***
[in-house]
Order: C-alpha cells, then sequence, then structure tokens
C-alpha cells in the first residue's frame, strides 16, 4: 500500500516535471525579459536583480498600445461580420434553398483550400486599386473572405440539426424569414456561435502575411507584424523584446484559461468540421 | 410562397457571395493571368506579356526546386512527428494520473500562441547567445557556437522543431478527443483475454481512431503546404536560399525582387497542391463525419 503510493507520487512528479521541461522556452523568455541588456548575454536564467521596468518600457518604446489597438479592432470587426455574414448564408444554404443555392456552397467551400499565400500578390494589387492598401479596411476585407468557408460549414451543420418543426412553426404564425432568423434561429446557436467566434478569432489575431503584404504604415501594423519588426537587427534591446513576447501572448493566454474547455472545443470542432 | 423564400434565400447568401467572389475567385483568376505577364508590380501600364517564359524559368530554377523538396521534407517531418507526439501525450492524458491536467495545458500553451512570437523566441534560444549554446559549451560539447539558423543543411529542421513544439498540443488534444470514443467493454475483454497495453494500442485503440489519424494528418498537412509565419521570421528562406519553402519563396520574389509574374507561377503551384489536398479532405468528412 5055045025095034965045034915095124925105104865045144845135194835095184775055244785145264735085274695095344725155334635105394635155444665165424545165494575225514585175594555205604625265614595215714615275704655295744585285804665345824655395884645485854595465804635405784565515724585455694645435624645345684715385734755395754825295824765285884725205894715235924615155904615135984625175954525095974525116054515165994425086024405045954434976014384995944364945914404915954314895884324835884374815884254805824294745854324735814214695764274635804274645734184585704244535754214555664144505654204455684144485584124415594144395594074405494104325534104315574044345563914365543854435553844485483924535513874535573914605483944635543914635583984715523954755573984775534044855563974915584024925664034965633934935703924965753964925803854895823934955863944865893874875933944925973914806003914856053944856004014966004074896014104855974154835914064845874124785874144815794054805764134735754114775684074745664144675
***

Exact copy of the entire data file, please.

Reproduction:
[in-house]
Order: C-alpha cells, then sequence, then structure tokens
C-alpha cells in the first residue's frame, strides 16, 4: 500500500516535471525579459536583480498600445461580420434553398483550400486599386473572405440539426424569414456561435502575411507584424523584446484559461468540421 | 410562397457571395493571368506579356526546386512527428494520473500562441547567445557556437522543431478527443483475454481512431503546404536560399525582387497542391463525419 503510493507520487512528479521541461522556452523568455541588456548575454536564467521596468518600457518604446489597438479592432470587426455574414448564408444554404443555392456552397467551400499565400500578390494589387492598401479596411476585407468557408460549414451543420418543426412553426404564425432568423434561429446557436467566434478569432489575431503584404504604415501594423519588426537587427534591446513576447501572448493566454474547455472545443470542432 | 423564400434565400447568401467572389475567385483568376505577364508590380501600364517564359524559368530554377523538396521534407517531418507526439501525450492524458491536467495545458500553451512570437523566441534560444549554446559549451560539447539558423543543411529542421513544439498540443488534444470514443467493454475483454497495453494500442485503440489519424494528418498537412509565419521570421528562406519553402519563396520574389509574374507561377503551384489536398479532405468528412 5055045025095034965045034915095124925105104865045144845135194835095184775055244785145264735085274695095344725155334635105394635155444665165424545165494575225514585175594555205604625265614595215714615275704655295744585285804665345824655395884645485854595465804635405784565515724585455694645435624645345684715385734755395754825295824765285884725205894715235924615155904615135984625175954525095974525116054515165994425086024405045954434976014384995944364945914404915954314895884324835884374815884254805824294745854324735814214695764274635804274645734184585704244535754214555664144505654204455684144485584124415594144395594074405494104325534104315574044345563914365543854435553844485483924535513874535573914605483944635543914635583984715523954755573984775534044855563974915584024925664034965633934935703924965753964925803854895823934955863944865893874875933944925973914806003914856053944856004014966004074896014104855974154835914064845874124785874144815794054805764134735754114775684074745664144675